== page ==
David Sibbet | Leadership
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As summer heats up, I’m thinking ahead to the fall and Leading as Sacred Practice (LASP), the week-long conference that Gisela Wendling, Alan Briskin, Holger Scholz and I will be facilitating this October 23-27 (2017) at IONS’ Earthrise Retreat Center in Petaluma, California. Last year’s gathering in Germany was exceptional and some are coming back a second time, so I’m looking forward with anticipation. But it’s taken on some new meaning and urgency.stringofbeads

I began to feel strained several weeks ago supporting the launch of The Grove’s Global Learning & Exchange Network (GLEN) while simultaneously starting a year-long Leading Change Program in Minnesota for a cohort of 20 participants from several agencies in the Metropolitan Council. This last program ended with an inspiring “stringing-of-the-beads”; more on that later.

My strain showed up as unusual feelings of near vertigo and anxiety, strong enough to get my attention. Read more…

trump_clinton_vote“This is what our democracy stands for, the smooth transition of power.” Obama’s words came in the deliberate, stately cadence that we’ve all heard so many times over the last eight years. “I’ve asked my team to do everything possible to ensure that the new President elect can hit the ground running” he said. “George Bush’s team did that for us when we took office.”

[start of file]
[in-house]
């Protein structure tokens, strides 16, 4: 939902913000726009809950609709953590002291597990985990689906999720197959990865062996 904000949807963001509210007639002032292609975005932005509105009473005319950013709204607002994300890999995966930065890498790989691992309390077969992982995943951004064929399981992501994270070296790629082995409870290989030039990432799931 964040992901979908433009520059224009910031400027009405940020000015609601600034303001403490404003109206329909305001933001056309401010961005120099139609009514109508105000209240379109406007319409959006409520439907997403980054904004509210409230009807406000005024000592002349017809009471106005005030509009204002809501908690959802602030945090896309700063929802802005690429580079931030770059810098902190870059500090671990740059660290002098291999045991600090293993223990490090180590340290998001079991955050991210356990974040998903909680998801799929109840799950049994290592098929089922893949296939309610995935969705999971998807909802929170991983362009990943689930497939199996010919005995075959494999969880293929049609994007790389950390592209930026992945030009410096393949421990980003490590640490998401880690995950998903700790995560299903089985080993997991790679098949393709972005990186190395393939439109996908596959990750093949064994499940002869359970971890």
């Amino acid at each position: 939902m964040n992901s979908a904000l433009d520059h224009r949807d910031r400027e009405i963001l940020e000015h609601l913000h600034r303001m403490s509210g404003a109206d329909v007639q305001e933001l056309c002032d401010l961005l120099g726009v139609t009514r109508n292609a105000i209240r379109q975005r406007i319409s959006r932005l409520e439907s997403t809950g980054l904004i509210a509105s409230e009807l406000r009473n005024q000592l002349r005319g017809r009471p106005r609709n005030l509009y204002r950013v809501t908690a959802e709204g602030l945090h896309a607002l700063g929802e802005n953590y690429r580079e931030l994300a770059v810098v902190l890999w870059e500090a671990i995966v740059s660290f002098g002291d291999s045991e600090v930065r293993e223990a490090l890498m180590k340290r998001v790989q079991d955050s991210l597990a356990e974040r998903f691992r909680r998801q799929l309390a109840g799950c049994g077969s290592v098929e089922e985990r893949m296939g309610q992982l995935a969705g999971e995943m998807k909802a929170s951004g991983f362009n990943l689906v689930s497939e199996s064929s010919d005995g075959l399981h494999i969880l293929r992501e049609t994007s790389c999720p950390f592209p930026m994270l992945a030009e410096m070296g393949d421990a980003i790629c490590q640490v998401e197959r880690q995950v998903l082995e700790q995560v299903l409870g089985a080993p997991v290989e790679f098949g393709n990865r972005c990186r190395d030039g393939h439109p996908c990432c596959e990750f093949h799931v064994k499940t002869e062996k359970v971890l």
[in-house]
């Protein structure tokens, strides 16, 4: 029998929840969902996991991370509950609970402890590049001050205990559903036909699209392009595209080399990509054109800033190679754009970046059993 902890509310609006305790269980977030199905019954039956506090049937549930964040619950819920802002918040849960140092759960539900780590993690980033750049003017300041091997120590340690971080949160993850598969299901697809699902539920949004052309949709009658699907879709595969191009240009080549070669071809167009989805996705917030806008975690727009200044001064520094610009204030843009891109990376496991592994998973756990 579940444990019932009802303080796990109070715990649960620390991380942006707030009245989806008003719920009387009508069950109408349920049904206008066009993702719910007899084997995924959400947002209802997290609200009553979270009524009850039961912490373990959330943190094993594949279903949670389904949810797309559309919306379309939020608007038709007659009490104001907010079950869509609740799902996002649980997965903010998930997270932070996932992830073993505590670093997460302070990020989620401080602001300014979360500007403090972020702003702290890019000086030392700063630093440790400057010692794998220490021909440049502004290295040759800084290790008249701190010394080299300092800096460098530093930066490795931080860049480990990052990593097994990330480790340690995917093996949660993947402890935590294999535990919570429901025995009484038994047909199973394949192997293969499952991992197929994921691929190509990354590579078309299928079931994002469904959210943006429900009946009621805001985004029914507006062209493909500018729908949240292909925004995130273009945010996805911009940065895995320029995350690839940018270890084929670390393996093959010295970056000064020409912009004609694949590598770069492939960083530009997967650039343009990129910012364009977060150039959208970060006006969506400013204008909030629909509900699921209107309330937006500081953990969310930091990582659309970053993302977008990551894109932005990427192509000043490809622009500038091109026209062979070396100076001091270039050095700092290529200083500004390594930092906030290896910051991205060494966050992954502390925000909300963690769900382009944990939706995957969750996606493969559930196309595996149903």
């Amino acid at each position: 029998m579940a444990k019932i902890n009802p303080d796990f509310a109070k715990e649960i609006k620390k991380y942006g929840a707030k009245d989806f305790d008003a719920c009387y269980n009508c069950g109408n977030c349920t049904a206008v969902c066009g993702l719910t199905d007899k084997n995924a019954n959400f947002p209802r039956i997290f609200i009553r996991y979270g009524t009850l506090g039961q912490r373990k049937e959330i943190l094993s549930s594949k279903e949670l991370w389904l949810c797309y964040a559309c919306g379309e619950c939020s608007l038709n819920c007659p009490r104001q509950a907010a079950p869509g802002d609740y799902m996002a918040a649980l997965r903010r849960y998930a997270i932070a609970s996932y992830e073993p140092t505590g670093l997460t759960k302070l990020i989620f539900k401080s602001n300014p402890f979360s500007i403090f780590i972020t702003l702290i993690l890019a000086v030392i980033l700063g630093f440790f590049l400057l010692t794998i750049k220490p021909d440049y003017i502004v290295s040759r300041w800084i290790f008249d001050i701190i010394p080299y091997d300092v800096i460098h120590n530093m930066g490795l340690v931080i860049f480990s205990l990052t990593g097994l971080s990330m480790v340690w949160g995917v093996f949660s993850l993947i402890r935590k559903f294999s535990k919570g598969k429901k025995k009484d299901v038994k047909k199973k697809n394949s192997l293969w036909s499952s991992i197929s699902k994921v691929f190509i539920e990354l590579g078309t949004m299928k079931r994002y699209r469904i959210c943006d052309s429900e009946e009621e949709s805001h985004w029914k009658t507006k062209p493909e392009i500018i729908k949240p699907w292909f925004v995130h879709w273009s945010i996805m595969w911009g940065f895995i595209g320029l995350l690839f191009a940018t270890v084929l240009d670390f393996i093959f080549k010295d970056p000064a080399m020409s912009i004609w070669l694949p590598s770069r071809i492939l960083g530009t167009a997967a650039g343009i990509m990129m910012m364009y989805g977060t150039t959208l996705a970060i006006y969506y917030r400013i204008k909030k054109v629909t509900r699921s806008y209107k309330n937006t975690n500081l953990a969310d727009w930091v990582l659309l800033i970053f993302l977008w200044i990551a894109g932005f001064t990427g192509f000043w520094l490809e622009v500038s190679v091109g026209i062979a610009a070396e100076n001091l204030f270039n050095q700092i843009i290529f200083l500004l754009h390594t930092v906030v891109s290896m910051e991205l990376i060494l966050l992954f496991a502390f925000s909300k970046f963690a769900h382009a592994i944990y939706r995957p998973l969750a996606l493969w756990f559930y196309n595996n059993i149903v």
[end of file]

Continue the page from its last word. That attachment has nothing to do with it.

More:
We are going to miss this intelligent, civilized man and his family. Riding waves of populist anger, the quintessential infotainment tongue surfer is our next President. And where will this take us all?

As a student and practitioner of change, I hold a few assumptions as I think about all this.

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For eleven days early this May I accompanied twenty nine national park superintendents, deputy regional superintendents, and head rangers on a brand new immersive leadership training called the National Parks Institute. Park execs attended from all over the United States and eleven others countries—including Chile, Paraguay, Lebanon, the Bahamas, the Dutch Antilles, Kenya, Australia, China, and New Zealand.

I was the “facilitator.” I put this in quotes because it was a unique role – part master of ceremony, part process designer, part graphic facilitator, part participant observer, and part California Native speaker. It was a transformational experience for me and for the others. I want to share some of its impact here.

Here we all are at the end of the tunnel leading into Yosemite Valley.

NPI Group Tunnel View - Learning from Leaders of National Parks

 

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AdamKahane - Power And Love: Is it Time for Bi-Lingual Leaders?I was able to catch a talk by Adam Kahane at Global Business Network recently. His message about needing BOTH love and power in these times struck me as something all of us in the change business need to attend to. Adam is a consultant who wrote Solving Tough Problems four years ago about his experience applying scenario work to the South African situation before and after apartheid ended. He’s now with Generon Reos, continuing to address very challenging issues around the world with scenario work—which is fundamentally about surfacing and refreshing the core stories that people tell about what is plausible and possible.

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